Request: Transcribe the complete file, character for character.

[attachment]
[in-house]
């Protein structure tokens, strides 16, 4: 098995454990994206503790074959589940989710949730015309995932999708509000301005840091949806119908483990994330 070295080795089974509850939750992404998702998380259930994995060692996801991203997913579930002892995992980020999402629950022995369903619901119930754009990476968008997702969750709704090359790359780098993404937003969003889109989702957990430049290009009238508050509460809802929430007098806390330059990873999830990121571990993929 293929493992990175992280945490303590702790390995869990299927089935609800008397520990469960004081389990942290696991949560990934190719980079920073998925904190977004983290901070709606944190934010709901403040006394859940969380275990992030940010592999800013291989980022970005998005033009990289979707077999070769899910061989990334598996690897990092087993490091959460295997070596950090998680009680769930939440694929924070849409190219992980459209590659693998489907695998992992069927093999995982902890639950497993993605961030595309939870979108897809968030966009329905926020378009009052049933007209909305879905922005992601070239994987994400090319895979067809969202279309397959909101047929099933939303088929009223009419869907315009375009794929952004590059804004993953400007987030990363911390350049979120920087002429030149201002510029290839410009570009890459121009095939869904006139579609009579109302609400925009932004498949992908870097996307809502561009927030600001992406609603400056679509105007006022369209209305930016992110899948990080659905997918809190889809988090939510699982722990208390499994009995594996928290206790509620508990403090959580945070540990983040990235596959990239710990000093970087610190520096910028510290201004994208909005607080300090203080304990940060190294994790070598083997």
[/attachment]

[in-house]
């Protein structure tokens, strides 16, 4: 098995454990994206503790074959589940989710949730015309995932999708509000301005840091949806119908483990994330 070295080795089974509850939750992404998702998380259930994995060692996801991203997913579930002892995992980020999402629950022995369903619901119930754009990476968008997702969750709704090359790359780098993404937003969003889109989702957990430049290009009238508050509460809802929430007098806390330059990873999830990121571990993929 293929493992990175992280945490303590702790390995869990299927089935609800008397520990469960004081389990942290696991949560990934190719980079920073998925904190977004983290901070709606944190934010709901403040006394859940969380275990992030940010592999800013291989980022970005998005033009990289979707077999070769899910061989990334598996690897990092087993490091959460295997070596950090998680009680769930939440694929924070849409190219992980459209590659693998489907695998992992069927093999995982902890639950497993993605961030595309939870979108897809968030966009329905926020378009009052049933007209909305879905922005992601070239994987994400090319895979067809969202279309397959909101047929099933939303088929009223009419869907315009375009794929952004590059804004993953400007987030990363911390350049979120920087002429030149201002510029290839410009570009890459121009095939869904006139579609009579109302609400925009932004498949992908870097996307809502561009927030600001992406609603400056679509105007006022369209209305930016992110899948990080659905997918809190889809988090939510699982722990208390499994009995594996928290206790509620508990403090959580945070540990983040990235596959990239710990000093970087610190520096910028510290201004994208909005607080300090203080304990940060190294994790070598083997």